A hydrogen pressure vessel is charged with the pyruvyl-glycine benzyl ester (120 g, 0.51 mol), ethyl acetate (480 ml), and 4% palladium on carbon (12 g, 10% by weight). Hydrogen pressure is adjusted to approximately 60 psi, the temperature to approximately 40 stirred until a stoichiometric amount of hydrogen is digested. The solution is then filtered through 1.5 micron glass fiber filter and concentrated. When product starts precipitating, heptane is again added to increase productivity. The precipitate is filtered and dried to a white solid of constant weight which is pyruvyl-glycine.
A method of synthesizing pyruvyl-alanine or pyruvyl-glycine according to the invention comprises the steps of reacting sodium pyruvate with oxalyl chloride to yield pyruvyl chloride, then reacting pyruvyl chloride with a suspension of alanine trimethylsilyl ester hydrochloride to yield a pyruvyl-alanine trimethylsilyl ester and then subjecting the pyruvyl-alanine trimethylsilyl ester to hydrolysis to yield pyruvyl-alanine. The pyruvyl-alanine synthesized via the method set forth above serves as a pyruvyl-amino acid pyruvate precursor.
A method of synthesizing pyruvyl-valine according to the invention comprises the steps of reacting sodium pyruvate with oxalyl chloride to yield pyruvyl chloride, then reacting the pyruvyl chloride with a suspension of valine trimethylsilyl ester hydrochloride to yield pyruvyl-valine trimethylsilyl ester and then subjecting the pyruvyl-valine trimethylsilyl ester to hydrolysis to yield pyruvyl-valine. The pyruvyl-valine synthesized via the route set forth above serves as a pyruvyl-amino acid pyruvate precursor.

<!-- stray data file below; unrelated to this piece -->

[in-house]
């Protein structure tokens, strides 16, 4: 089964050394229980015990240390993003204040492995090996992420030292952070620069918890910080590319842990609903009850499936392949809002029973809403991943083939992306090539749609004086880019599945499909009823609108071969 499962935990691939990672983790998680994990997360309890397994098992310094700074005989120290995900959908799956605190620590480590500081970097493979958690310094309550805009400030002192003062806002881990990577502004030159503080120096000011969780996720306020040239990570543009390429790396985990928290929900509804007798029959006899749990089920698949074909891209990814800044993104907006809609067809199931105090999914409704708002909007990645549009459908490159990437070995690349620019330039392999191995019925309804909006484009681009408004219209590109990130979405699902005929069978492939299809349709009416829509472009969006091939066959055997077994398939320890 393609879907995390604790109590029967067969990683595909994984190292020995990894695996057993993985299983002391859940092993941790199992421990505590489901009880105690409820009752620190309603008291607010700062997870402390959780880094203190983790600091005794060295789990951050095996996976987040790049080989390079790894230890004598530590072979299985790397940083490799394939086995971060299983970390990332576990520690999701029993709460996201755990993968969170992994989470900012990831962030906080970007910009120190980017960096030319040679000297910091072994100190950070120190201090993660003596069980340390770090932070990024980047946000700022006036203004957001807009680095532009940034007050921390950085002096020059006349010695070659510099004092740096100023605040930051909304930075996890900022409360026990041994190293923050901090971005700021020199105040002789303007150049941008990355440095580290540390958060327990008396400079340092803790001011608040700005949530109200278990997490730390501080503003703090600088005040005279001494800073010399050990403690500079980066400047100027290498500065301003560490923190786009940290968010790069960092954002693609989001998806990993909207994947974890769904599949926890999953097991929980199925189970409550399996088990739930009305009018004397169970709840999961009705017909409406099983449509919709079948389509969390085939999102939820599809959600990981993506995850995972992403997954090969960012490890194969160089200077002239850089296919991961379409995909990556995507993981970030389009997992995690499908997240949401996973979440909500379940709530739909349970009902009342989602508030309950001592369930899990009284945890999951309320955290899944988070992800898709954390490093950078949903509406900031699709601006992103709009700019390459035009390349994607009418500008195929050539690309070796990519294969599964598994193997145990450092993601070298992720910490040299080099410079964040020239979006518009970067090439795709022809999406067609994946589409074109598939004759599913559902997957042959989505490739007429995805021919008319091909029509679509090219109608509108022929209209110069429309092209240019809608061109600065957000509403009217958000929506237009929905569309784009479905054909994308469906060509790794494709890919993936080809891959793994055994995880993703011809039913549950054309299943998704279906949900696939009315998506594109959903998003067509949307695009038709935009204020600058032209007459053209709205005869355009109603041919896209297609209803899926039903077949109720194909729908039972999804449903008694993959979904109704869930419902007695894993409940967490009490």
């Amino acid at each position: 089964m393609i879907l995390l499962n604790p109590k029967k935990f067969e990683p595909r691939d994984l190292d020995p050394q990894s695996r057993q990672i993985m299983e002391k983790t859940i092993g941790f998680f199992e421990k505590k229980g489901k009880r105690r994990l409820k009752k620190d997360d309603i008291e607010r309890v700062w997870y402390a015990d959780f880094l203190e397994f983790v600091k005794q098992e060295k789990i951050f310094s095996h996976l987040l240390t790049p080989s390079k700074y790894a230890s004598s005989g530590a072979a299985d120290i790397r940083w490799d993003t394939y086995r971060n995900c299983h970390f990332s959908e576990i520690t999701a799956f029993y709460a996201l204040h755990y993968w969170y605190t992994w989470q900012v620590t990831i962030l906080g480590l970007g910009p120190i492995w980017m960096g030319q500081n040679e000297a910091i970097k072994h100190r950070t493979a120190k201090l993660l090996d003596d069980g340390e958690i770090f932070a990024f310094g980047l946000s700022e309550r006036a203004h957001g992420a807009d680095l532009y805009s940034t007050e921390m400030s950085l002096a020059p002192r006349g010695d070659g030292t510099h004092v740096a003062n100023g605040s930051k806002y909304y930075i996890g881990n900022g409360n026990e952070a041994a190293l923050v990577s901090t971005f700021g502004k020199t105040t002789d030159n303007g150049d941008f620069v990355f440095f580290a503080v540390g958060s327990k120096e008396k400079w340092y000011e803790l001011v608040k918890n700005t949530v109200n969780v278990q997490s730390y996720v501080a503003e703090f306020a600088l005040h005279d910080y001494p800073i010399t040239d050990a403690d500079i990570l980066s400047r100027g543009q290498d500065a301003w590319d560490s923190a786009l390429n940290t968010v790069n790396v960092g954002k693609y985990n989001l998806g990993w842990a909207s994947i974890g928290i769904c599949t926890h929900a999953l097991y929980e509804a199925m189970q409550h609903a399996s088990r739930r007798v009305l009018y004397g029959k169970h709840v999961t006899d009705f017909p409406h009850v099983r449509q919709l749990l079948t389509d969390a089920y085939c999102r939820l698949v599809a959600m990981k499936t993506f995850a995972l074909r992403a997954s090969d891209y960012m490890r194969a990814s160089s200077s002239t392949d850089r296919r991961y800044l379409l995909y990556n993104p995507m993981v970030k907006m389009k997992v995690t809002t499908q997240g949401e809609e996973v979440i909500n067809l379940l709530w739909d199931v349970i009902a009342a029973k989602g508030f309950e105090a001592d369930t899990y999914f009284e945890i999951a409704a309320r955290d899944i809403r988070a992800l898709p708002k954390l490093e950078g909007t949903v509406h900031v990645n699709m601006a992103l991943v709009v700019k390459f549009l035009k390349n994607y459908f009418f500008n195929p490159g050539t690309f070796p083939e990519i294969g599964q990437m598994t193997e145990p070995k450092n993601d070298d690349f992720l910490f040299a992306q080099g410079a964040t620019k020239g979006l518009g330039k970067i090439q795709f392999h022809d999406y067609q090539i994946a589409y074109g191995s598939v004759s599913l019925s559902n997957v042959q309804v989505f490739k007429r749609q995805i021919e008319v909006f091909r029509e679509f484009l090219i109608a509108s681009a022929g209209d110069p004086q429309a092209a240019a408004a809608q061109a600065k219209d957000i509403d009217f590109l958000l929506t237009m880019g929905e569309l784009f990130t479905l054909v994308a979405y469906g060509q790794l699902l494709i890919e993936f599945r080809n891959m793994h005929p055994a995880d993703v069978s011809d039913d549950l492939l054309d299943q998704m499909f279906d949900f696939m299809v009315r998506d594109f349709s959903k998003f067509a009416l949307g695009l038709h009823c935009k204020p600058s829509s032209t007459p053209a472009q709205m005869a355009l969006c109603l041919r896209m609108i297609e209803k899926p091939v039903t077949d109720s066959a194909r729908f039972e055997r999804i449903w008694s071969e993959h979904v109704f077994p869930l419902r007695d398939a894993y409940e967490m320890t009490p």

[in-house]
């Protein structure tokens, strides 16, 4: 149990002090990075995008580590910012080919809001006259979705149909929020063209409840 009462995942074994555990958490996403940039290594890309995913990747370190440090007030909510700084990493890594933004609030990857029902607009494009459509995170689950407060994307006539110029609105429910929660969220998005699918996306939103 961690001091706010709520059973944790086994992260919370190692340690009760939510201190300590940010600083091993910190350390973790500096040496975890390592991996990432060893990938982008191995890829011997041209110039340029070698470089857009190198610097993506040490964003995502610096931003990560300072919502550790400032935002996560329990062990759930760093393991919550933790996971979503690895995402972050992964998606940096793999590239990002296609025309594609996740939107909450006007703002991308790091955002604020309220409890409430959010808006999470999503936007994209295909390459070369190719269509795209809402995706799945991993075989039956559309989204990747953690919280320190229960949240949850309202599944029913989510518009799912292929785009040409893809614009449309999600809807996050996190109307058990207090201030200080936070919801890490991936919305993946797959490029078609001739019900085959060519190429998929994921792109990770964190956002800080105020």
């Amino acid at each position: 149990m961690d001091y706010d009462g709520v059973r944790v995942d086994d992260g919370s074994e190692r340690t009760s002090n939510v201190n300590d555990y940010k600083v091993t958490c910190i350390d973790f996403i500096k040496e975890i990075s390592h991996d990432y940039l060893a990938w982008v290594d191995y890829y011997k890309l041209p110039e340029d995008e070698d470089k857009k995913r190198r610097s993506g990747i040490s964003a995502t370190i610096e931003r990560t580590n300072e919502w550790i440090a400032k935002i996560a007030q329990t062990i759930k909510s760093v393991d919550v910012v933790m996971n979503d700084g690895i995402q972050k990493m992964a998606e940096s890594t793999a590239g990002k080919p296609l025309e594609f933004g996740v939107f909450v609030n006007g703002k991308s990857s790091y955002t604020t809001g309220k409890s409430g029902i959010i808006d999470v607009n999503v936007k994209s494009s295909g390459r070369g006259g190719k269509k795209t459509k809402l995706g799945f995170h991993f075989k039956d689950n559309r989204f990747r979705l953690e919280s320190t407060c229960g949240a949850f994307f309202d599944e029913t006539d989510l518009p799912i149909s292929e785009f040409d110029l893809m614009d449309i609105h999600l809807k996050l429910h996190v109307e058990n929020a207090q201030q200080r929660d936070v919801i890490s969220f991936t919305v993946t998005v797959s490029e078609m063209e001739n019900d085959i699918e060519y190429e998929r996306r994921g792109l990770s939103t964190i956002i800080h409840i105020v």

A method of synthesizing pyruvyl-leucine according to the invention comprises the steps of reacting sodium pyruvate with oxalyl chloride to yield pyruvyl chloride, then reacting the pyruvyl chloride with a suspension of leucine trimethylsilyl ester hydrochloride to yield a pyruvyl-leucine trimethylsilyl ester and then subjecting the pyruvyl leucine trimethylsilyl ester to hydrolysis to yield pyruvyl-leucine. The pyruvyl-leucine synthesized via the route set forth above serves as a pyruvyl-amino acid pyruvate precursor.
A method of synthesizing pyruvyl-isoleucine according to the invention the steps of reacting sodium pyruvate with oxalyl chloride to yield pyruvyl chloride, then reacting the pyruvyl chloride with a suspension of isoleucine trimethylsilyl ester hydrochloride to yield pyruvyl-isoleucine trimethylsilyl ester and then subjecting the pyruvyl-isoleucine trimethylsilyl ester to hydrolysis to yield pyruvyl-isoleucine. The pyruvyl-isoleucine synthesized via the method set forth above serves as a pyruvyl-amino acid pyruvate precursor.
A method of synthesizing pyruvyl-phenylalanine according to the invention comprises the steps of reacting sodium pyruvate with oxalyl chloride to yield pyruvyl chloride, then reacting pyruvyl chloride with a suspension of phenylalanine trimethylsilyl ester hydrochloride to yield pyruvyl-phenylalanine trimethylsilyl ester and then subjecting the pyruvyl-phenylalanine trimethylsilyl ester to hydrolysis to yield pyruvyl-phenylalanine. The pyruvyl-phenylalanine synthesized via the route set forth above serves as a pyruvyl-amino acid pyruvate precursor.